Calling all one-handed economists!

Calling all one-handed economists!

“Give me a one–handed economist,” demanded a Harry Truman. “All my economists say, ‘on the one hand…on the other.’” The poor president wanted clarity instead of ambiguity as he assumed a post-war economy. Today, with volatile energy prices, unfavorable demographics and income disparity, people in Maine and New Hampshire also are looking for clarity. So what are the economists saying?

The good news according to most every economist looking at the region is that we’re on an upward trajectory for employment. Though slow, jobs as one measure continue to increase. Both states hope to reach or surpass pre-recession levels of employment through the coming year. But what are those jobs going to look like?

The professional/business service economy is expected to lead the way for employment growth in New Hampshire followed by leisure/hospitality and education/health sectors. In Maine, education/health will lead the recovery with professional/business and leisure/hospitality running second and third in terms of strength. According to estimates in Business NH magazine, annual job growth will not exceed 2 percent right through 2018. That tepid growth can be seen in Maine, as well.

Manufacturing will remain the sector with high added-value margins, however, the number of new jobs will be minimal as efficiencies and technology will require higher skills from fewer workers.

One only has to look at the decision to adopt free-trade legislation to see what happened to manufacturing employment in the region and across the nation.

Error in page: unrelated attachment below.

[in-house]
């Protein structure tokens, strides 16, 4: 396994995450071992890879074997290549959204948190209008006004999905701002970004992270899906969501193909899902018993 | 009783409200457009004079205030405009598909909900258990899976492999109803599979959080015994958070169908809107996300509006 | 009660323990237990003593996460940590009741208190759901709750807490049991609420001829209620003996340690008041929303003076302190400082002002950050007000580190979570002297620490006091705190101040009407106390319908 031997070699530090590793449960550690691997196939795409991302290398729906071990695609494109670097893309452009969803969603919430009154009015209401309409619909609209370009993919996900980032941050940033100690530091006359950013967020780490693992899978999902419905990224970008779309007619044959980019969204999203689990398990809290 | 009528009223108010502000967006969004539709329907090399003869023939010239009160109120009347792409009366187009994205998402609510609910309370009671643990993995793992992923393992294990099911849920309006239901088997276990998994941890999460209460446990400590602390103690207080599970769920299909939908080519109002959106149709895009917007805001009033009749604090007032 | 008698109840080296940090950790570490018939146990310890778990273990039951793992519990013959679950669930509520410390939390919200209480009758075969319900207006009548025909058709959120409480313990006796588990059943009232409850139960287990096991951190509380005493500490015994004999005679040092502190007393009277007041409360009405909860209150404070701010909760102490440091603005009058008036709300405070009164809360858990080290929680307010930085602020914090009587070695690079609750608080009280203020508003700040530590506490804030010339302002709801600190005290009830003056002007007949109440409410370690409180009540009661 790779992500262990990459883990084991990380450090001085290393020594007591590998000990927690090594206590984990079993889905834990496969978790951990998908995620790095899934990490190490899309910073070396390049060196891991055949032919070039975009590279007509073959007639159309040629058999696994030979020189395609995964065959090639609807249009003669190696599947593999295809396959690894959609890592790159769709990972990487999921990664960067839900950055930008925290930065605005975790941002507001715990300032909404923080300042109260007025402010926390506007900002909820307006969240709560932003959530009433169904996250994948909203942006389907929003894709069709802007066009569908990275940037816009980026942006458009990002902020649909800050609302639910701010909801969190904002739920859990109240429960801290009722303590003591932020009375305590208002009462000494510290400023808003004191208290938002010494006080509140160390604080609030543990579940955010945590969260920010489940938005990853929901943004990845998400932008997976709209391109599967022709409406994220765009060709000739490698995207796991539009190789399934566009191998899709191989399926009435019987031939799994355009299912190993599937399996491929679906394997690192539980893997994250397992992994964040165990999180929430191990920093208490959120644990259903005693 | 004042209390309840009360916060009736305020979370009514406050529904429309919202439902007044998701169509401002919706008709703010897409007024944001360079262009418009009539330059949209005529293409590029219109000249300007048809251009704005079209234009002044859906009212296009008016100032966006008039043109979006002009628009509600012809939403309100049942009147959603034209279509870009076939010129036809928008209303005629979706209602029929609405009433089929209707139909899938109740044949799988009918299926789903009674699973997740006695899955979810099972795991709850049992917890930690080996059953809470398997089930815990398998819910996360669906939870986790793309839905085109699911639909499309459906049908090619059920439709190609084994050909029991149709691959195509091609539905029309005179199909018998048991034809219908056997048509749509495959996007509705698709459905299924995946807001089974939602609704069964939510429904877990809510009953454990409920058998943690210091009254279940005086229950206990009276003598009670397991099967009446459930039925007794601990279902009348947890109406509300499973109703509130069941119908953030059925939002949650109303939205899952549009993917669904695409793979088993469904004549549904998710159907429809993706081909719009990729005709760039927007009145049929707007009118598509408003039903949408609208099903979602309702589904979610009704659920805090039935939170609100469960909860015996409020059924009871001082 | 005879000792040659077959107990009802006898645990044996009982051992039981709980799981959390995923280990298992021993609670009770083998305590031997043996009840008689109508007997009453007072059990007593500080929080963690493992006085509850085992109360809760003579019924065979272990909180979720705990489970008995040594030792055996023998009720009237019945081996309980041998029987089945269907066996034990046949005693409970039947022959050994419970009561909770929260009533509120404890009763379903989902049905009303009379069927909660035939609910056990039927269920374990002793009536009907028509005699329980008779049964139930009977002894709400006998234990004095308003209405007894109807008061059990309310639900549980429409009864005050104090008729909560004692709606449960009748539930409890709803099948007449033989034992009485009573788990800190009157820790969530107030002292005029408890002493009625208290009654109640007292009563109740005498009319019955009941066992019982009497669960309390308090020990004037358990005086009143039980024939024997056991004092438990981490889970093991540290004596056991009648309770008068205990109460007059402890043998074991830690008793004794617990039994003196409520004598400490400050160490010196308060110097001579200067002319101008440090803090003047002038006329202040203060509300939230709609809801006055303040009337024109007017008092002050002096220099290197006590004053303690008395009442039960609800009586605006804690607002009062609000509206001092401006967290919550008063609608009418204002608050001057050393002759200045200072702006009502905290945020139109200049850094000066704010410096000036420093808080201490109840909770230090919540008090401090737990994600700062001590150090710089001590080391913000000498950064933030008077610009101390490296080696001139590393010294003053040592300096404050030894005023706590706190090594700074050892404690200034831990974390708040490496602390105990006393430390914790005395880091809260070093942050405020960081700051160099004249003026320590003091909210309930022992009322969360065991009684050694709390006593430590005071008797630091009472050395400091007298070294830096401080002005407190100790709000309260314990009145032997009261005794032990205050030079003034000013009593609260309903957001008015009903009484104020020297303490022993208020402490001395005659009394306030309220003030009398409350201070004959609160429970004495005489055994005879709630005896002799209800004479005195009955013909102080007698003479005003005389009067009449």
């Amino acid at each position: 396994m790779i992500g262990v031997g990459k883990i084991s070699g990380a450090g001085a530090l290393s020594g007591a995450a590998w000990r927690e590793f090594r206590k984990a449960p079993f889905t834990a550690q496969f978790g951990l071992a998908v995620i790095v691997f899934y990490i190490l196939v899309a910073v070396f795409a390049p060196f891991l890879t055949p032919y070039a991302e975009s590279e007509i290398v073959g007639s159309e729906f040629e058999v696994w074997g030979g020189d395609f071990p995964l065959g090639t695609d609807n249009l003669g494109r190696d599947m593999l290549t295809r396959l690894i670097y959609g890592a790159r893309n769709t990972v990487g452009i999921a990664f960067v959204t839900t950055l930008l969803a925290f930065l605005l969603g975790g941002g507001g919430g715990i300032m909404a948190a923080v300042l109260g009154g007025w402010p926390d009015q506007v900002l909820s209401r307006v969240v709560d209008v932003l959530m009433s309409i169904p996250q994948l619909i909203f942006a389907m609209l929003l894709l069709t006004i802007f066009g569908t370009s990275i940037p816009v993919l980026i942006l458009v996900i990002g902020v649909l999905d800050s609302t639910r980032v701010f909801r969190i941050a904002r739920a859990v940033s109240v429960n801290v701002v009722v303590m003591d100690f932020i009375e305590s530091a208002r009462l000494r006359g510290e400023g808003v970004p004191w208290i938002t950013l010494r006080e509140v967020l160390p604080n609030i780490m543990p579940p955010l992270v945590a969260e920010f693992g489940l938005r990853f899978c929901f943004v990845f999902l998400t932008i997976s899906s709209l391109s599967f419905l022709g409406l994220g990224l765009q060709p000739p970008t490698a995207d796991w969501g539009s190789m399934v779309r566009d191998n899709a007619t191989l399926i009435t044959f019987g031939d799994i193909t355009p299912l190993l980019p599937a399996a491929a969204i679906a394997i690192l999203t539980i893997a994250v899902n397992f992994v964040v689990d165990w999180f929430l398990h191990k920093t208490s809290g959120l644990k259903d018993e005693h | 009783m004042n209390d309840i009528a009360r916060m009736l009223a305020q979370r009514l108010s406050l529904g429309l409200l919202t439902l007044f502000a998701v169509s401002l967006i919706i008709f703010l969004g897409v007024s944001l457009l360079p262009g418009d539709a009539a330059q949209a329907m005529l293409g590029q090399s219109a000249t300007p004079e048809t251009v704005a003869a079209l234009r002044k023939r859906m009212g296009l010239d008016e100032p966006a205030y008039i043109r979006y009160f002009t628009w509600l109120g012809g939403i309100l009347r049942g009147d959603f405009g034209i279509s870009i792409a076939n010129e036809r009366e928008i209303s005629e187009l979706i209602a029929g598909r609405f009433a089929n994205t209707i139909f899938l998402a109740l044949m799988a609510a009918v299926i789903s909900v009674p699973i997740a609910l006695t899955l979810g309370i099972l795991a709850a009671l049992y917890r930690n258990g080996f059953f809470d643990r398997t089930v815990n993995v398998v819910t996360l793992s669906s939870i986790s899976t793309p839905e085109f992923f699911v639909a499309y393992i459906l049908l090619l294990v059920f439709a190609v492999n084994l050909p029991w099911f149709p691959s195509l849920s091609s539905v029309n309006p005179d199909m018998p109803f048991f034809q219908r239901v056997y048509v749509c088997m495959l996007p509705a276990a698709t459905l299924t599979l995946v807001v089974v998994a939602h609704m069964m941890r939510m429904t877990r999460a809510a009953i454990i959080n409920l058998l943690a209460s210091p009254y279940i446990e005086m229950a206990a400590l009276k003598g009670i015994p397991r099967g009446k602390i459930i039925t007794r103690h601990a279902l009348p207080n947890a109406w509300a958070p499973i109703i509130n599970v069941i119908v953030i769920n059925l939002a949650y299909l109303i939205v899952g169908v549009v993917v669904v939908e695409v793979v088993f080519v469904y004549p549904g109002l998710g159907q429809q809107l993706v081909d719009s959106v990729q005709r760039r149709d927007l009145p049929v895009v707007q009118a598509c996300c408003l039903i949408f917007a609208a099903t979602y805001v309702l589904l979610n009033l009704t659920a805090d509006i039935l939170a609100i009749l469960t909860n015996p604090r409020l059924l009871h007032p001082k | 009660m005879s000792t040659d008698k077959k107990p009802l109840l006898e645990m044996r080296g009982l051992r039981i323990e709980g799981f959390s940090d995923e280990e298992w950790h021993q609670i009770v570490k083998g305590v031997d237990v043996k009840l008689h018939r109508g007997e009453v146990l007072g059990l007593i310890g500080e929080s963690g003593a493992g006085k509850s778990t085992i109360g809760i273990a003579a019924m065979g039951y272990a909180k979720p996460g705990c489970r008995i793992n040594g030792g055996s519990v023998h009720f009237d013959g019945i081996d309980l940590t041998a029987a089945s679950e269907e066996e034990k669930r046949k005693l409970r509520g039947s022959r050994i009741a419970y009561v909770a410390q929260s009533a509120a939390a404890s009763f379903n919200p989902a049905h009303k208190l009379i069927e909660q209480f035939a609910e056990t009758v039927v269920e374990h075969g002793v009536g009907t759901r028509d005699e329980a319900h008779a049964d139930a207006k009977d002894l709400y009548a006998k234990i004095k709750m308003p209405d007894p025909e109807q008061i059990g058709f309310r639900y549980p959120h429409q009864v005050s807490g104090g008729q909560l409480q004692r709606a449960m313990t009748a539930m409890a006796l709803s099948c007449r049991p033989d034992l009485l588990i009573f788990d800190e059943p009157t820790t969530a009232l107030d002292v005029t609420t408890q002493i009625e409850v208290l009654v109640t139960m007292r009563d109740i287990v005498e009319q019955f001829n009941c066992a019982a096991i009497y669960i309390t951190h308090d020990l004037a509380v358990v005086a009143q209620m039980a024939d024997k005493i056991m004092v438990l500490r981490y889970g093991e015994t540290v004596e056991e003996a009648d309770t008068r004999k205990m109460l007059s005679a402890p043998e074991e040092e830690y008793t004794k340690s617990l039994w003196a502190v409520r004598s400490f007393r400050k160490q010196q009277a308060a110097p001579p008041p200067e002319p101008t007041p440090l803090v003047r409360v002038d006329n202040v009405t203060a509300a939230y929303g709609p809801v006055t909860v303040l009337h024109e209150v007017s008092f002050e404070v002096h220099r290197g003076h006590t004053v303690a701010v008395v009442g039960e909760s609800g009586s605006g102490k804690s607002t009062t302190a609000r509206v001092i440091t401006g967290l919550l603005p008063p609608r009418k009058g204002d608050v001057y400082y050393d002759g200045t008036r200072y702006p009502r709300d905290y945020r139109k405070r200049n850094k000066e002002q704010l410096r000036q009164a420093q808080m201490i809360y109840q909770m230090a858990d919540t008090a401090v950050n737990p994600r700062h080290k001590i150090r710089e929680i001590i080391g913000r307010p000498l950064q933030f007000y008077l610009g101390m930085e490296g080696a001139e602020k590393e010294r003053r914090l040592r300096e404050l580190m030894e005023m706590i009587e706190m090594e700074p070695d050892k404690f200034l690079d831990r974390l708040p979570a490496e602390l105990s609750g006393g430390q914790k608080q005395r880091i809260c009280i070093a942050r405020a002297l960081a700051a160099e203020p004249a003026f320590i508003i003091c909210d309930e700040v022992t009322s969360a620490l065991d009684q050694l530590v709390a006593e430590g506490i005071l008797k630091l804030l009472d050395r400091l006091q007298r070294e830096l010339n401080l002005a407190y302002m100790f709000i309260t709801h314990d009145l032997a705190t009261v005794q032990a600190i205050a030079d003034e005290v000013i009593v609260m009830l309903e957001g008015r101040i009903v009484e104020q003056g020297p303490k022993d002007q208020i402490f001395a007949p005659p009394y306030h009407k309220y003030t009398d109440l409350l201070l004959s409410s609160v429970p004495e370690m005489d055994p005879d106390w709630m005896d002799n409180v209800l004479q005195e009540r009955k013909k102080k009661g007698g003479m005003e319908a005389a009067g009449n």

Nationally, the U.S. lost 2.1 million manufacturing jobs – about half of all jobs in that sector. In Maine, the manufacturing sector lost 33,337 jobs between 1994 and 2014 according to the US Bureau of Labor Statistics. In New Hampshire, job loss has been tallied at more than 26,000 during the same period.

Compounding this job loss was the global impact on wages. U.S. workers are now competing against low-wage producers. Many employers state-side have had to choose between investment in automation versus generally higher wages. Technology won.

In real terms, all U.S. families lost ground in family income to the tune of 5 percent since 1980. The only group to realize a growth in median family income according to Maine economist Charles Colgan was the top 10 percent whose median family income grew by just 2 percent. Professor Colgan argues that in order for the economy to grow, the disparity in income needs to narrow. How that is achieved will be the subject of public policy debates as well global economics.

What has to happen to bend the curve to either slow or reverse this income disparity?

  • Northern New England needs more access to natural gas to lower the cost of electricity. Efforts are underway to end a political logjam in Massachusetts that has prevented major pipeline development for this transitional energy source.
  • Public higher education needs to enroll far more students who currently are in the workforce. According to Prof. Colgan, Maine has more jobs than skilled workers to fill them which runs counter to popular beliefs that we have too many people looking for too few jobs. Education has been and will remain the income equalizer in a free market economy. That means tax dollars are needed to support our public universities and community colleges.
  • Maine and New Hampshire must attract new and younger residents to our states. The median age in the Northeast was 39 in 2010; 43 in Maine; 42 in Vermont; and 41 in New Hampshire. The national median age is 37.

Though the baby boomers will be leaving the workforce over the next 20 years, our demographically challenged states will not only have to replace the retirees with young workers but look to our existing workforce to gain new skills. On the one hand, becoming a learning culture is a key to our success. On the other hand, we could fail to upgrade our skills and that is too hard to accept without making an effort to change.

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